You talk like a "writer" when you say you have to "let him out..." They use to have this huge "national" convention of writers in Beaumont (where I'm originally from) every year and I got to go one year. They would get different authors from different genres (romance, western, sci-fi, etc...) to come and give lectures/seminars on their specific genre. They talked about writing, the stumbling blocks, the rejections, and the triumph of getting their first book deal.

These authors, of course, were all published (Nora Roberts and William Johnstone to mention two) and hard core about their writing. William Johnstone talked about how he would sequester himself away on his property and all he would do is write. His family knew not to disturb him during this time. Anyway, all of them had that "character" inside their head that they just had to get out. It was fascinating. At the end of the three days, they had a greet/meet and you could talk with them. They were all so friendly and couldn't wait to talk to you about the subject, their books and characters. For them, their characters are very "real" people.

It sounds like you've developed your story quite a bit and got past those initial stumbling blocks of starting from scratch. I don't know how it works with comics but in other writing, you have to "grab" the reader right from the start. You know, get them to want to turn the page. Just thinking about it, it seems doing a "hero" comic might be even harder than other genres because you really are creating this "fantasic" character. I can't wait to see him on the page, Nate.

Btw, I met Nora Roberts (her books are everywhere now) at that convention I mentioned. She was the "only" author I met that did not come off so friendly. Turns out several years later when I took this course, my teacher knew her and said she was super nice. Go figure! Anyway, my teacher was telling us how her and Nora Roberts were down in Florida at a convention and just so happens while they were there, a body comes floating up on the beach. My first thought was, "Wow!" that would make a great opening to a story...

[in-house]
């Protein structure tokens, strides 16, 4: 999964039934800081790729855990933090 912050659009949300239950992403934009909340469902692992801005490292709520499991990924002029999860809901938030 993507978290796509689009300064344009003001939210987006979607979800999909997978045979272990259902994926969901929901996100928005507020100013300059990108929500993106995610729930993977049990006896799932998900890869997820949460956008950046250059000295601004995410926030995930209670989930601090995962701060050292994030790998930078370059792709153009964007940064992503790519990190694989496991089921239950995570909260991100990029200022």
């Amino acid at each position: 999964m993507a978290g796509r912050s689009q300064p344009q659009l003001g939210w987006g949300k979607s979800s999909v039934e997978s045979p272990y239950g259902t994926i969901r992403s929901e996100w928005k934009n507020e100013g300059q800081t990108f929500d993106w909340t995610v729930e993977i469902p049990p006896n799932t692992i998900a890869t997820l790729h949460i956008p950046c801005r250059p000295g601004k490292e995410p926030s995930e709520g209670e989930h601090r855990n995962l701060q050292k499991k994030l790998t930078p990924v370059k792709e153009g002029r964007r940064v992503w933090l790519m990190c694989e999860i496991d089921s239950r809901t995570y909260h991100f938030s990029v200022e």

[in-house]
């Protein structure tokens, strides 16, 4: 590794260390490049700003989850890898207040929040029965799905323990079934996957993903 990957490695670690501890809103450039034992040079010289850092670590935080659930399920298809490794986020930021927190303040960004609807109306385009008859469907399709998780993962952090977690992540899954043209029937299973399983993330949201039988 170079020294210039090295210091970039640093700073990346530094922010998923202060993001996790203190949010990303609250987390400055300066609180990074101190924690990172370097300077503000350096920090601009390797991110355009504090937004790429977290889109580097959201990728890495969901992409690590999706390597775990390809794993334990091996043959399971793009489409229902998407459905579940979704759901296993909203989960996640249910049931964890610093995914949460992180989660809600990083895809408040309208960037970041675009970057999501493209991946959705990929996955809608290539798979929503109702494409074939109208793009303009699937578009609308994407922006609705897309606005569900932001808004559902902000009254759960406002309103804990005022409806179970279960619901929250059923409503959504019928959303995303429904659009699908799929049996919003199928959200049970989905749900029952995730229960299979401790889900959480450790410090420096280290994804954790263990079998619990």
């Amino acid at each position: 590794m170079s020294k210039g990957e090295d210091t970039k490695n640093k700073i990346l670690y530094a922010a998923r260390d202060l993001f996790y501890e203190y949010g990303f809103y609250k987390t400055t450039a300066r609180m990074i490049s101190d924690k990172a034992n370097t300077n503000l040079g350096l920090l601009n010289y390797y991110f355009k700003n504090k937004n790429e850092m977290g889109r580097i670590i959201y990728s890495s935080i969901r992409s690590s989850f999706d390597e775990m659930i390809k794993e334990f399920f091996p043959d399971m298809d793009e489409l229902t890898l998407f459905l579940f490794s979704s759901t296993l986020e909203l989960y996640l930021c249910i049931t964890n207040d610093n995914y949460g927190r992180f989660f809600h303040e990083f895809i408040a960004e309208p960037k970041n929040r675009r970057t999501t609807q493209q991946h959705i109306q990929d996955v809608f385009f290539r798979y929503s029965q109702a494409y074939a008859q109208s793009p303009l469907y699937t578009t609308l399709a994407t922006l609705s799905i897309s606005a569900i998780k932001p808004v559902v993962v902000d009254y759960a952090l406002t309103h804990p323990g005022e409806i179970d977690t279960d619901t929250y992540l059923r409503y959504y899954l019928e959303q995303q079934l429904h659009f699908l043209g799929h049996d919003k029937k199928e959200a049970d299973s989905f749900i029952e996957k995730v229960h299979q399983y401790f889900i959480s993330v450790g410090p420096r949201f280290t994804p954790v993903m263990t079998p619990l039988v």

Well, comic book have traditionally been considered a "disposable medium." Up until the 1970s, not a lot of thought was put into the individual storylines. If you read some of the old comics from the 1960s, you can see that they were essentially writing on the fly without putting much thought into the characters or the logic of the events. You can even find major mistakes that would never have been overlooked if the stories had gone through the simplest of rewrites (in Amazing Spider-Man #2 from 1962, Spider-Man is actually referred to as "Superman" by one of his villains.)

Nowadays, though, one issue of a comic will run about $3.99 (versus $0.12 back in the 60s), so people demand more detailed, polished and fleshed out storylines and characters. Unfortunately, the trade off is that stories that would have been told in one issue of a comic in the 60s can take up to 3 or 4 issues of modern comics.

However, the level of writing is still not up to the level to justify $12-16 for a story that would have only cost you 12 cents 40 years ago. Most of that is just due to the fact that the writing, while more detailed, is still rushed by publishing schedules.

So, I'm working towards a mini-series that will have an overarching plot line, but each issue will also have it's own self-contained story, that isn't necessarily related to the greater story. I would rather have one 4-6 issue mini-series that people can read over and over again and discover new details each time, than to put out 100 rushed issues with forgettable characters and stories. Which is why it was so important for me to actually flesh out Stump's origin and not just make it up as I go along (a mistake that a lot of comic book writers make).

It's taken me 16 years so far, but it took J.R.R. Tolkien over 20 years to write Lord of the Rings (to his defense, there was a little thing called World War 2 distracting him), so I'm not doing too bad.
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  #75  
Old 03-27-2009, 06:46 PM
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Quote:
Originally Posted by Tyburn
So which do you date his Creation from
1993, because the basic look and name for the character hasn't changed since then. The biggest difference is his height, which started out as 4' 3" but was eventually raised to around 5' 5" or 5' 6" (roughly Sean Sherk's height, maybe a little shorter).

Also the basic story of his appearance on Earth hasn't changed. He came crashing to Earth like a meteor in 1993 and that's pretty much what happens to him in the current story.
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  #76  
Old 03-27-2009, 06:46 PM
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I love LOTR



War Stump!
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  #77  
Old 03-29-2009, 12:35 AM
Moose
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Quote:
Originally Posted by Bonnie


There are different catagories/sub-genres within the "romance" genre: paranormal, fantasy, suspense/mystery, contemporary, inspirational (christian), regency, historical, erotica, etc...

Hmmm...I'm thinking I definitely have a lock on which "target market" you fit into, Moose.
Sorry, I had no clue. Inspirational romance? I can see why it's considered 'fiction'.